Ego's O line was unstoppable this weekend.
February 18, 2016 by Simon Pollock in News, Recap with 1 comments
LA JOLLA — In a game that was closest when the score was still 0-0, Oregon Ego snagged a dominant win this past weekend, taking home the President’s Day title after besting the Washington Sundodgers 15-11.
Before the first pull, the teams took the field as the only undefeated teams left standing after two and a half days of competition. Washington arrived with a slimmer point differential on the weekend at +29, but they had avoided double-game point situations throughout the tournament. Oregon, at +35, had gotten themselves wedged into two tight spots — narrow double-game point wins against San Diego State in power pools and British Columbia just minutes earlier in their semifinal.
Washington received with all the confidence they could muster, cruising from their 15-10 beatdown of Colorado Mamabird in the other semifinal and building on a weekend full of smart, possession-minded ultimate. Where the team had left questions about its system and youth after an unfinished trip to Santa Barbara two weeks earlier, they’d spent their second weekend in southern California this season improving steadily.
So perhaps it was some mild overconfidence that sent a flick from Khalif El-Salaam wide and into the grass of the downwind end zone during the first possession. A youthful Oregon defense gunned it after the turn, finding German grad student Marvin Waldvogel in just a few throws for the game’s first score and a break for Ego.
In a matter of a few more miscues — another El-Salaam throwaway, two drops in the end zone — the Sundodgers found themselves staring at a four-point deficit, stuck in a hole as deep as the one they’d put Colorado in just a round earlier. Cutting out of the vertical stack was stagnant due to speedy Oregon switching, and almost all the work was falling to El-Salaam, Steven Benaloh, and just a couple others.
“We got a little bit tired from the Colorado game and we let that affect our mental space and our decisions and choices,” said Washington coach Alex Wells. “That led to us not playing our best ultimate and not playing the ultimate that we wanted to play for the first four or five points against Oregon.”
Washington found movement to get on the board at 4-1, but that brought an Ego O-line whose top speed was unmatched this weekend. Even with Sundodger defenders sagging into the lane, it took just five throws for Connor Matthews to send a short flat flick zipping into the end zone for a streaking Chris Strub. 5-1, Ego.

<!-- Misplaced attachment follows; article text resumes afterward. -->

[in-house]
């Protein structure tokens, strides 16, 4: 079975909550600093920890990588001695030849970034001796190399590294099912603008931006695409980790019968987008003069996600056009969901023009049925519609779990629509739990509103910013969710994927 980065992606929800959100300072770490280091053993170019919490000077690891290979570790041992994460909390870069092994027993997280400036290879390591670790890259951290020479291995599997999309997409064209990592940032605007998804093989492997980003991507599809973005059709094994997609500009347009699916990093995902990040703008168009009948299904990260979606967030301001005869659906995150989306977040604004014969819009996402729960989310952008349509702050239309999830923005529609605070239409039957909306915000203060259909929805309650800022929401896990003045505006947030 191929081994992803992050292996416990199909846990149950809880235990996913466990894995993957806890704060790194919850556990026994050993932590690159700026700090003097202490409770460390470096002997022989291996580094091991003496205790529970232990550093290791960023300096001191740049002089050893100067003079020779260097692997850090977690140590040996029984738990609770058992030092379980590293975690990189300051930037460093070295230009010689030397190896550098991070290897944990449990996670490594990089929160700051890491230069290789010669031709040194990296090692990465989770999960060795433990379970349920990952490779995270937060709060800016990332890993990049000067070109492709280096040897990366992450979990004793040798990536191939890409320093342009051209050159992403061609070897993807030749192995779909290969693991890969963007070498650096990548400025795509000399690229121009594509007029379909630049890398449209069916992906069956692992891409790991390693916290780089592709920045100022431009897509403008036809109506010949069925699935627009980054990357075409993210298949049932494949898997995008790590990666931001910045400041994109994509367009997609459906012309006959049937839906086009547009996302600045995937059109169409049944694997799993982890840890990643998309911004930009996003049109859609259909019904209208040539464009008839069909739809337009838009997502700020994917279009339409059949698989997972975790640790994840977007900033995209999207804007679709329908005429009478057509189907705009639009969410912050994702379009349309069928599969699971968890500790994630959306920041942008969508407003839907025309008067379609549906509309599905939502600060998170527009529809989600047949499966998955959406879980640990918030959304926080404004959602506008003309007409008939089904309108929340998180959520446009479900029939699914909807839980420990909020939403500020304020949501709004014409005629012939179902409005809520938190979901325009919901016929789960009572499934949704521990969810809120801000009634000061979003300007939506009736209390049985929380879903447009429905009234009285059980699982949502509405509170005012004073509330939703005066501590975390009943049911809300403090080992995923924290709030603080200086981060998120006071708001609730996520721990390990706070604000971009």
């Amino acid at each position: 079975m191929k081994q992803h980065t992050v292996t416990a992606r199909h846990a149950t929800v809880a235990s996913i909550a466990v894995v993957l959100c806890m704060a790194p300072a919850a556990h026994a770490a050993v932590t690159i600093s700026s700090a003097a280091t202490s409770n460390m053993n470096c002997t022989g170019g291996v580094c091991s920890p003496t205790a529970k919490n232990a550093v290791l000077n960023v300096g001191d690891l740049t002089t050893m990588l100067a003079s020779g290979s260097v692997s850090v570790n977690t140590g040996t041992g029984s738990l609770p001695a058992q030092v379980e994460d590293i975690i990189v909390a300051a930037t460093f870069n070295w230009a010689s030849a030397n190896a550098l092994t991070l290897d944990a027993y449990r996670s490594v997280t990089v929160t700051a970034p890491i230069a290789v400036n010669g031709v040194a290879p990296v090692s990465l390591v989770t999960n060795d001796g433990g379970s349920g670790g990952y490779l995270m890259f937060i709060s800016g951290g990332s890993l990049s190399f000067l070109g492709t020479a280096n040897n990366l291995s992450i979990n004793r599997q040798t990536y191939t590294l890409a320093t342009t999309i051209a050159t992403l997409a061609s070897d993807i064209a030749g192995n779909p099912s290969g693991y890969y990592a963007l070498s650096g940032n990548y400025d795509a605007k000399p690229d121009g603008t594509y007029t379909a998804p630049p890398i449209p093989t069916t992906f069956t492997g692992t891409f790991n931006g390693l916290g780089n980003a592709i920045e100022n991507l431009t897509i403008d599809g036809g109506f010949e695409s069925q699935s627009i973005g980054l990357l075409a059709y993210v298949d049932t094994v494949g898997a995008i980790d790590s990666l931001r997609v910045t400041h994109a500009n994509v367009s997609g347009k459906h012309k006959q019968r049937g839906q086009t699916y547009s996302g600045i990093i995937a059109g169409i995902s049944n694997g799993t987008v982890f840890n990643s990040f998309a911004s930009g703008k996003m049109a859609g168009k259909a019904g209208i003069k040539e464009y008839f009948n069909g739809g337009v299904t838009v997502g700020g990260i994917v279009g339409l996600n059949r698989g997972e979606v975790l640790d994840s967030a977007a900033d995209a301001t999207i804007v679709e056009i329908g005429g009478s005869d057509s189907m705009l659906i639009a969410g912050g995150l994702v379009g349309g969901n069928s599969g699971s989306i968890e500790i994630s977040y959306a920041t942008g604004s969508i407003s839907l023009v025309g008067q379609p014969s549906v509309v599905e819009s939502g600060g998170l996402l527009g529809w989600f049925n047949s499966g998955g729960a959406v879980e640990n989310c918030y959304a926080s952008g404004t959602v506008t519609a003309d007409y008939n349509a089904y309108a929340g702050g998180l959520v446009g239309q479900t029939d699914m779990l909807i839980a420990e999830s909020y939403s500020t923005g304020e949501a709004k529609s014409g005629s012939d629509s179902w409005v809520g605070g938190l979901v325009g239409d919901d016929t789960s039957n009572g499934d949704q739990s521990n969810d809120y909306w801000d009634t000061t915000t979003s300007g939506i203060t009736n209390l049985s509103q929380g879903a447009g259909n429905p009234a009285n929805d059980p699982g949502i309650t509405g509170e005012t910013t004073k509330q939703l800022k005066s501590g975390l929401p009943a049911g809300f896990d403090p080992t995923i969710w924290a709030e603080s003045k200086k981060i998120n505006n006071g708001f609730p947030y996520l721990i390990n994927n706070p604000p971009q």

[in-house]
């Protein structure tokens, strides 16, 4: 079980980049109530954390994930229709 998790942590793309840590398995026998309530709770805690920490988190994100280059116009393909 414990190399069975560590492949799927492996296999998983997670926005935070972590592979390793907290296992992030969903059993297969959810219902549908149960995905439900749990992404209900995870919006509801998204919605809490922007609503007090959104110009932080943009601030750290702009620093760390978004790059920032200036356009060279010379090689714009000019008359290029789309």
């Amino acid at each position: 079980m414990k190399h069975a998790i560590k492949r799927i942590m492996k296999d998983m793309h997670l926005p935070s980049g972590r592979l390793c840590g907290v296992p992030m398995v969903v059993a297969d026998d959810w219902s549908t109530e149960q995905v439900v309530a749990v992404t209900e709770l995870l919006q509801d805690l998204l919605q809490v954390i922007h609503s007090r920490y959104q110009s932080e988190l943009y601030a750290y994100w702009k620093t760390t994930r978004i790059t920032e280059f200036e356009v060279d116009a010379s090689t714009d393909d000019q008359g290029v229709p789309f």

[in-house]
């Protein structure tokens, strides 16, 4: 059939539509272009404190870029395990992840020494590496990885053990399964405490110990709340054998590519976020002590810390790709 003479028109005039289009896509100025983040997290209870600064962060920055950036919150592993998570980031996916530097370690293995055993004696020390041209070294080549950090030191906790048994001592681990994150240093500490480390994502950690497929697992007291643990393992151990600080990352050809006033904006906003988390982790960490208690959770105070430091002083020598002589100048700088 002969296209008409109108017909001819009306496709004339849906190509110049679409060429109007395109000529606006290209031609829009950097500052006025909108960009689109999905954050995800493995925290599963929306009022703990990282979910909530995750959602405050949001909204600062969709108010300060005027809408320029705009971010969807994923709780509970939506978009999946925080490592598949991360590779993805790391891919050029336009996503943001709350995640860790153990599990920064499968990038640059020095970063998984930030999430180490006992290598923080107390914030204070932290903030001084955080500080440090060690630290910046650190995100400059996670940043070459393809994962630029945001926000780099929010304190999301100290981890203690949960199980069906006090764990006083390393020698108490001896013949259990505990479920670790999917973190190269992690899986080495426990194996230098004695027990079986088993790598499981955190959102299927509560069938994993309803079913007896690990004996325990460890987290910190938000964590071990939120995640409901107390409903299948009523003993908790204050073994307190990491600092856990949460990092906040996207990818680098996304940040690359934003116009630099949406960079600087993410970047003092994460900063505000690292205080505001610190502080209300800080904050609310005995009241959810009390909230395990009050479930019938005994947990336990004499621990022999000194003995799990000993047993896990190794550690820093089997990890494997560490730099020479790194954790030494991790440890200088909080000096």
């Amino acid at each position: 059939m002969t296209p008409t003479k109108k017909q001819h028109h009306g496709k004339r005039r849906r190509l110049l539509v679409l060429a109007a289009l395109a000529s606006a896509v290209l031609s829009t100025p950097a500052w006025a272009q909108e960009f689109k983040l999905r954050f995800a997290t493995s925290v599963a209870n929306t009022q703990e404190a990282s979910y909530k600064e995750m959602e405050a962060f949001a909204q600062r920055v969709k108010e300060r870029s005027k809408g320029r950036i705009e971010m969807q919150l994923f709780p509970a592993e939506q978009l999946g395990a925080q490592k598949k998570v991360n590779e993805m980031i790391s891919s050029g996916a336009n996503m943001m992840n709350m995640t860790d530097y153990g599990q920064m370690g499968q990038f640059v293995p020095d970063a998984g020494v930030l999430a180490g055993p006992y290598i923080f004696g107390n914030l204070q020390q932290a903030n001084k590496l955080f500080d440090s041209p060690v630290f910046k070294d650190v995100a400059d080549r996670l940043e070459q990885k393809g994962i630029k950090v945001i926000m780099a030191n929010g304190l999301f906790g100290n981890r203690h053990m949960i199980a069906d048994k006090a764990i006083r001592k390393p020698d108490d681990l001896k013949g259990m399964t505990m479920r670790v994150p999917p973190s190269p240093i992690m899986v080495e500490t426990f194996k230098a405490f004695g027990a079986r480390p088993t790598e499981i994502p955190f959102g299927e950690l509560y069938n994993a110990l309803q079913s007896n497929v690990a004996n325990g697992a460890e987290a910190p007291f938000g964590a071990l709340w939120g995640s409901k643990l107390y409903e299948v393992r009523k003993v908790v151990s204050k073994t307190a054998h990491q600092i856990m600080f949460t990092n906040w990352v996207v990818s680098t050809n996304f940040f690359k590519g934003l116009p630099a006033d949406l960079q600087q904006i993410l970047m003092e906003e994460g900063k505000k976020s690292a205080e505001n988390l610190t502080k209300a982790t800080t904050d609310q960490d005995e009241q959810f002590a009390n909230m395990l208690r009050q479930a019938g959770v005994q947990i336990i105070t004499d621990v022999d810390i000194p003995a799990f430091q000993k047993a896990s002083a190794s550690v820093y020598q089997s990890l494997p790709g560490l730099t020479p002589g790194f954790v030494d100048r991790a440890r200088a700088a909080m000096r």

Jay Janin, the long-time Oregon coach, had been wary earlier in the weekend of his powerful O-line’s hiccups. Speaking to Ultiworld near the end of Saturday pool play, he had already seen the yips come and go from his go-to seven. Those stumbles had come intermittently, and Ego battled them each time by shrugging off the mistakes and sending the same line right back out to score.
In the final, it happened only once, early in the second half. A flick to the center of the field, later in the stall count under increased pressure from Washington’s man defense, hit the turf. With a much shorter field, El-Salaam found his big cutter Cooper Schumacher with a dime of a hammer, inching the score closer to 10-6 Oregon.
But that was about it for the kinks in Oregon’s offense, which saw excellent play from everyone including two standout freshman cutters, Will Lohre and Xander Cuizon Tice. On defense, Ego first-year Leandro Marx drew the El-Salaam matchup for much of the final, and handled the multi-talented star well. Strub later shared what he and the other Oregon vets had told the young defender, who’s still in his first full-season of ultimate: “You’re gonna tear him apart.”
The Eugene squad confidently held the lead for the entire final, despite the fact that the balanced Washington attack and varied defensive looks gained confidence later on in the game. El-Salaam got on the board with a number of impressive feats, including his share of acrobatic goals and sneaky throws, but it wasn’t enough to close the gap. A masterful Callahan from Will Watkins gave Oregon an additional late-game break, and it was all Washington could do to stay within four points.
“We didn’t put our best game on tape,” Wells said of the final, a point different than last year’s 15-12 result for the same two teams at this very tournament. “We’re all a little frustrated and disappointed with the game, but on the whole the weekend was very good for us. We grew a lot and had some good wins that we picked up.” His team walks away from the weekend with plenty to be proud of, still gelling and finding their roles.
As teams cooled down, talked, and packed cars, Strub reflected confidently on the weekend for his Oregon team, who used the weekend to dispose of any notion that the 2016 squad would flounder without their now internationally-known star, Dylan Freechild.
“It’s a good weekend,” Strub said before heading to the huddle. “We had some stumbles, but we proved that we’re not just over now that Dylan and Trevor and all of our seniors are gone. We are a whole new flock of guys that are going to come out and tear people apart.”
Call it what you want — inspiration left behind by a long legacy of transcendent talents like Freechild, or just a chip on the shoulder when the nation doubts a group of guys that have all the skills they need for a deep run at Nationals. Whatever it is that’s motivating Ego, this weekend’s big win showed just a glimpse of their top gear, building speed for a run engineered to go faster and further in 2016.